As written and directed by Matt Ruskin, the tragic story of Colin Warner doesn’t so much come to life on the screen as it is responsibly recalled in Crown Heights, aided by effective performances and some streamlined storytelling. Adapted from the “This American Life” podcast episode titled “DIY,” Lakeith Stanfield plays Warner, a Trinidadian teenager living in Brooklyn wrongfully convicted of murder.

In April 1980, a young man named Marvin Grant is gunned down in Flatbush. In no time, 15-year old Clarence Lewis (Skylan Brooks) claims he witnessed Warner pull the trigger. On the basis of this and not much more, the cops and prosecution involved push a connection between Warner and Anthony Gibson (Luke Forbes), the man guilty of the crime. When all is said and done, Warner is sentenced to 15 years to life.

A true travesty of the American justice system, Ruskin appears determined to stay out of the way of the story, letting the content speak for itself. Aside from a few scant dream sequences, the film plays out mostly as a procedural drama, following Warner as he tries to survive in prison while his childhood friend Carl “KC” King (Nnamdi Asomugha) works to get him released. At every turn, both men are blocked by a judicial machine that rewards admissions of guilt (something Warner refuses to do) and lawyers willing to put in the bare minimum of time and effort on a case.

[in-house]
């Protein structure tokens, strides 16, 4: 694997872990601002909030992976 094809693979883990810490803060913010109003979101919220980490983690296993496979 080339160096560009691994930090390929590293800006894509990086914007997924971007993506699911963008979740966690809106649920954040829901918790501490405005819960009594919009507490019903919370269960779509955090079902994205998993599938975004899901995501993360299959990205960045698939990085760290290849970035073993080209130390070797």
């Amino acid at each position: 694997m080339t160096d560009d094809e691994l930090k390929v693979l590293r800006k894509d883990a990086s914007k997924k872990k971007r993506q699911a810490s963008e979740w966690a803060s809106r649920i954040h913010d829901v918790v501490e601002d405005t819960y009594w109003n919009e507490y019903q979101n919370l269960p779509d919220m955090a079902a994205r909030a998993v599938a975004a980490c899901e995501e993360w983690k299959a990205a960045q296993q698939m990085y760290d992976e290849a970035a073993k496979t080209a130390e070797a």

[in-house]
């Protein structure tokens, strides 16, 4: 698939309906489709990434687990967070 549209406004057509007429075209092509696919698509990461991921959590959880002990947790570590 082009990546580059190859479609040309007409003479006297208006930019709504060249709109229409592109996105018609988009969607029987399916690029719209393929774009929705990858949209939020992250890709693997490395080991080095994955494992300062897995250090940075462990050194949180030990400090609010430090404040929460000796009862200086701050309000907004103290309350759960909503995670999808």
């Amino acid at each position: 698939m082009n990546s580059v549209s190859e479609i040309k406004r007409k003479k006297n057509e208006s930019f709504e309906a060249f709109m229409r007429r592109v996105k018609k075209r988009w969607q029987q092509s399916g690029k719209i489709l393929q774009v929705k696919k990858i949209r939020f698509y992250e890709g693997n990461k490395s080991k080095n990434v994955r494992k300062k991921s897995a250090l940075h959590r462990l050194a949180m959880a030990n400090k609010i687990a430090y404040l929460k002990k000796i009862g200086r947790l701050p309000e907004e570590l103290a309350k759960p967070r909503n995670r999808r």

Lensed by Ben Kutchins, the most beautiful thing here is Stanfield’s face, at once expressive and stoic. Ruskin leans on his lead to deliver the emotional resonance this subject matter deserves. Asomugha can’t be ignored either, emerging as a near co-lead here. His KC continues to expand his mission to save his friend, putting his own personal relationships in jeopardy. Acting is a second career for Asomugha, who played professional football in the NFL for both the Philadelphia Eagles and San Francisco 49ers. It’s aggravating that a human being can be so talented at two so very different, very difficult things.

Bill Camp appears late in the game to offer some hope to the proceedings, playing a Brooklyn lawyer who decides to give Warner’s appeal the attention it deserves. The character actor has clearly turned a corner in his career (good performances in Midnight Special and The Night Of last year alone), and this writer looks forward to many busy years to come.

Visually, Ruskin leaves much to be desired. Coming from a background in documentary, he never builds much of an aesthetic to match the gravity of the facts. But then, the facts are enough. Small moments of grace, like the one in which Warner and his teenage crush Antoinette (Natalie Paul, superb) are finally able to hold each other. At the end of the day, the most important thing about Crown Heights is that it was produced, is being screened, and will hopefully find a larger audience. It might not be sexy, but these are the stories we need to be telling these days.

Crown Heights premiered at the Sundance Film Festival and will be released on August 18.


Grade: B-

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